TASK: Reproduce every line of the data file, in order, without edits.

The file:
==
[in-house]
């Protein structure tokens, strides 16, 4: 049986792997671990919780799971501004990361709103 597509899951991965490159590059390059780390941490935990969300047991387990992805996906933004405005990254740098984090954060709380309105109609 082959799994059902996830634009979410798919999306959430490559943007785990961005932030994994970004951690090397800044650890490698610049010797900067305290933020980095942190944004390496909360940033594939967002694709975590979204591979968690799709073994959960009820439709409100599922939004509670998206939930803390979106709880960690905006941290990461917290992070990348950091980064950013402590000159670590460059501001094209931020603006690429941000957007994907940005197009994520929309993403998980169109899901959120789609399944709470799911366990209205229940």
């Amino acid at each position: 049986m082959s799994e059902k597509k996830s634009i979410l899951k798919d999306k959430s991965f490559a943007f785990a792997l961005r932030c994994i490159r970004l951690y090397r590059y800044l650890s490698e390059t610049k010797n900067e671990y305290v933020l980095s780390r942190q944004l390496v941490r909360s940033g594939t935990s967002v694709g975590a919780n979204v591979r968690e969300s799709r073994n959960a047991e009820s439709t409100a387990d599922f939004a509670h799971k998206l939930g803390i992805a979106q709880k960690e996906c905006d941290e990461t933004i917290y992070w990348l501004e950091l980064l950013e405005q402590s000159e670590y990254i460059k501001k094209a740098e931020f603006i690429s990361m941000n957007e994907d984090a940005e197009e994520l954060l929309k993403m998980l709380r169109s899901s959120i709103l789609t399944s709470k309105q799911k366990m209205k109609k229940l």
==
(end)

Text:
[in-house]
């Protein structure tokens, strides 16, 4: 049986792997671990919780799971501004990361709103 597509899951991965490159590059390059780390941490935990969300047991387990992805996906933004405005990254740098984090954060709380309105109609 082959799994059902996830634009979410798919999306959430490559943007785990961005932030994994970004951690090397800044650890490698610049010797900067305290933020980095942190944004390496909360940033594939967002694709975590979204591979968690799709073994959960009820439709409100599922939004509670998206939930803390979106709880960690905006941290990461917290992070990348950091980064950013402590000159670590460059501001094209931020603006690429941000957007994907940005197009994520929309993403998980169109899901959120789609399944709470799911366990209205229940």
């Amino acid at each position: 049986m082959s799994e059902k597509k996830s634009i979410l899951k798919d999306k959430s991965f490559a943007f785990a792997l961005r932030c994994i490159r970004l951690y090397r590059y800044l650890s490698e390059t610049k010797n900067e671990y305290v933020l980095s780390r942190q944004l390496v941490r909360s940033g594939t935990s967002v694709g975590a919780n979204v591979r968690e969300s799709r073994n959960a047991e009820s439709t409100a387990d599922f939004a509670h799971k998206l939930g803390i992805a979106q709880k960690e996906c905006d941290e990461t933004i917290y992070w990348l501004e950091l980064l950013e405005q402590s000159e670590y990254i460059k501001k094209a740098e931020f603006i690429s990361m941000n957007e994907d984090a940005e197009e994520l954060l929309k993403m998980l709380r169109s899901s959120i709103l789609t399944s709470k309105q799911k366990m209205k109609k229940l």